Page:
What is Growing Media?

The material that your plants grow in is called the “growing medium”.  Dozens of different ingredients are used in varying combinations to create homemade or commercial growing media.  By understanding the functions of growing media, you can evaluate the qualities of individual types and select which ones might work best for your container vegetable garden. The choice is very important because your plants are dependent on a relatively small volume of growing medium.  Unlike their cousins growing in garden soil, containerized plant roots cannot grow around obstacles or mine the soil far and wide for nutrients and water.

  • Growing medium has three main functions- 1) supply roots with nutrients, air, and water, 2) allow for maximum root growth, and 3) physically support the plant.
  • Roots grow in the spaces between individual particles of soil.  Air and water also travel through these pore spaces.  Water is the medium that carries nutrients that plants need to fuel their growth, and air is needed for root growth and the health of soil microorganisms that help supply plants with nutrients.
  • Irrigation water moves through the pore spaces, pushing out the air.  If excess water cannot drain away, fresh air cannot enter and roots will suffocate. 
  • Select light and fluffy growing media for good aeration and root growth.

Qualities of Different Types of Growing Media

  • Garden Soil— never use this by itself for container gardens. Soils hold water and nutrients very well and can drown roots growing in a container.  Diseases and weed seeds can also be a problem.  And soil is heavy which is an advantage if you are trying to anchor top-heavy plants and pots, but a disadvantage if you want to move pots.
  • Commercial Soil-Less Mixes— these are an excellent choice for containers.  They are lightweight, drain well, hold water and nutrients, and are generally free of weeds, insects, and diseases. They have a pH of about 6.2 and are typically comprised of sphagnum peat moss, perlite, vermiculite and small amounts of lime and fertilizer. Examples of soil-less mixes are ProMix™, ReddiEarth™, Jiffy Mix™, and Sunshine Mix™. (To produce “organic” soil-less mixes, suppliers omit chemical wetting agents and substitute organic for chemical fertilizers.)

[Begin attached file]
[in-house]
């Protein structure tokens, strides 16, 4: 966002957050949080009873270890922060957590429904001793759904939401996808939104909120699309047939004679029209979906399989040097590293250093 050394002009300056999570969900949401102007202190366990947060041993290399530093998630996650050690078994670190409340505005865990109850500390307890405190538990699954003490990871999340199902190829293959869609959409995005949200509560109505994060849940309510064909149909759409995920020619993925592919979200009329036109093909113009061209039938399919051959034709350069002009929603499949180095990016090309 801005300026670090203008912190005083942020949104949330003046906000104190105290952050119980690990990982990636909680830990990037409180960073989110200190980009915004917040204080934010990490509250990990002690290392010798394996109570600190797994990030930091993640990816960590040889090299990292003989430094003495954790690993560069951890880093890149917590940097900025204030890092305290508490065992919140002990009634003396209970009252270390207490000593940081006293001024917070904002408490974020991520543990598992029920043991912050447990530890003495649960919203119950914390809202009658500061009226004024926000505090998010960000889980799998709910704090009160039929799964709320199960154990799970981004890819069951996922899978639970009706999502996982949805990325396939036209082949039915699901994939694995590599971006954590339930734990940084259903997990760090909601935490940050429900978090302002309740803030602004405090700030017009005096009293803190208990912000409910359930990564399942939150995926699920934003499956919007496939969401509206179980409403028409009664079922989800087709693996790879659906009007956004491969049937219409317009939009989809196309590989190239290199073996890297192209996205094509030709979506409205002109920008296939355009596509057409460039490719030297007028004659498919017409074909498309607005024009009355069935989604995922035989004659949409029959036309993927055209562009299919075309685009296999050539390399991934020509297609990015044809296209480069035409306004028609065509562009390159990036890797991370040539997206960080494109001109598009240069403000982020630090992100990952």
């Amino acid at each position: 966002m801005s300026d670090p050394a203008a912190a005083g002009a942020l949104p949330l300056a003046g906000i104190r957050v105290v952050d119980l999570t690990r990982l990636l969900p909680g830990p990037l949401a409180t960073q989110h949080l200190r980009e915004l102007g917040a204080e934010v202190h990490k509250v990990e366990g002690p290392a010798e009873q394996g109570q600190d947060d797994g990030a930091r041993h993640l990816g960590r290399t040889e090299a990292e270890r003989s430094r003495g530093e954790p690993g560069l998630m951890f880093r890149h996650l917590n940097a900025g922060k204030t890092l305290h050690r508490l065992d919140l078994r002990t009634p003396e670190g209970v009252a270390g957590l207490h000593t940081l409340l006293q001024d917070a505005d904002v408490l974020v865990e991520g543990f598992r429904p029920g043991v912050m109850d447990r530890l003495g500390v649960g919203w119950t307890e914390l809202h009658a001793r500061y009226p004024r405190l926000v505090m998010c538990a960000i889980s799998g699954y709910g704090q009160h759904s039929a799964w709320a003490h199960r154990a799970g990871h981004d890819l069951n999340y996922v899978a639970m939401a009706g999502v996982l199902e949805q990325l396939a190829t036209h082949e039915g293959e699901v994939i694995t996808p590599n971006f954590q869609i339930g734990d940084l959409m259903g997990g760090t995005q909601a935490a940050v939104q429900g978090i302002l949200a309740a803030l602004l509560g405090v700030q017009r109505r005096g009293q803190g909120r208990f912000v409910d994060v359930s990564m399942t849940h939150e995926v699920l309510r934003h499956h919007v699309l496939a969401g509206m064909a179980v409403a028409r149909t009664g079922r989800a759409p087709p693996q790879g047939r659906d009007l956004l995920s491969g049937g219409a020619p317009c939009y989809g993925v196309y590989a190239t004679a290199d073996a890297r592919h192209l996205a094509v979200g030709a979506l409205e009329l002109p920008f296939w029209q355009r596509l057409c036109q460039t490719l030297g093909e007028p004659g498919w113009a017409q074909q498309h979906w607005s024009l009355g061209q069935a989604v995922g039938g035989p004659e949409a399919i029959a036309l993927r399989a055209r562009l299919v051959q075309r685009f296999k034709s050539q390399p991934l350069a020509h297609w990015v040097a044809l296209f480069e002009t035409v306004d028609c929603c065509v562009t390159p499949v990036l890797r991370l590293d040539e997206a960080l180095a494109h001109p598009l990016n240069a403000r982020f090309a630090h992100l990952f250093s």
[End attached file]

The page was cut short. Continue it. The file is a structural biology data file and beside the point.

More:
• Other Types of Commercial Mixes— are advertised as “top soil”, “planting soil”, “planting mix”, or “potting soil”.  They vary a great deal in composition and quality. Avoid mixes that contain sedge peat, feel heavy or gritty, have very fine particles, or appear clumped.
  • Sharp Sand— use only coarse builder sand, not play sand.  Sand increases porosity because of the large particles.  It is relatively inexpensive and heavy.
  • Bark Fines and Wood Mulch— these are high in carbon and low in nutrients and not recommended for container vegetables.

Compost:  In a Class By Itself

Compost is the dark, crumbly, earthy-smelling product of organic matter decomposition.  Leaves, grass clippings, wood waste, and farm animal manures are some of the common ingredients that are combined with water in piles or windrows and digested by huge populations of oxygen-loving microorganisms.  LeafGro™ is a well-known commercially available yard waste compost in Central Maryland.  It’s highly recommended to include some compost in the growing media for your containers.

  • Compost contains all the major and minor nutrients that plants need for good growth. This makes it an excellent substitute for sphagnum peat moss, which has very few nutrients (although it does hold water better than compost). Composting effectively recycles the nutrients from gardens, landscapes, and farms thereby reducing nutrient pollution of waterways. However, fertilizing is still necessary because the nutrients in compost are released slowly and are usually not sufficient for an entire season.
  • Vegetables, herbs and flower plants can be successfully grown in 100% compost or leaf mould. Baltimore City community gardeners have been doing this for decades!
  • Vegetable plants generally grow best when soil pH is in the 5.5-7.0 range. Many composts have a pH over 7.0 but research has shown that there is no benefit in reducing the pH to a more desirable level, because nutrients in compost are available over a wide range of pH values.
  • Properly made compost is turned multiple times and reaches temperatures that kill weed seeds and plant and human pathogens.   

Some good media mixtures for container vegetables:

  • 100% compost
  • 100% soil-less mix
  • 25% garden soil + 75% compost
  • 25% soil-less mix + 25% garden soil + 50% compost
  • 25% garden soil + 75% soil-less mix
  • 50% soil-less mix + 50% compost
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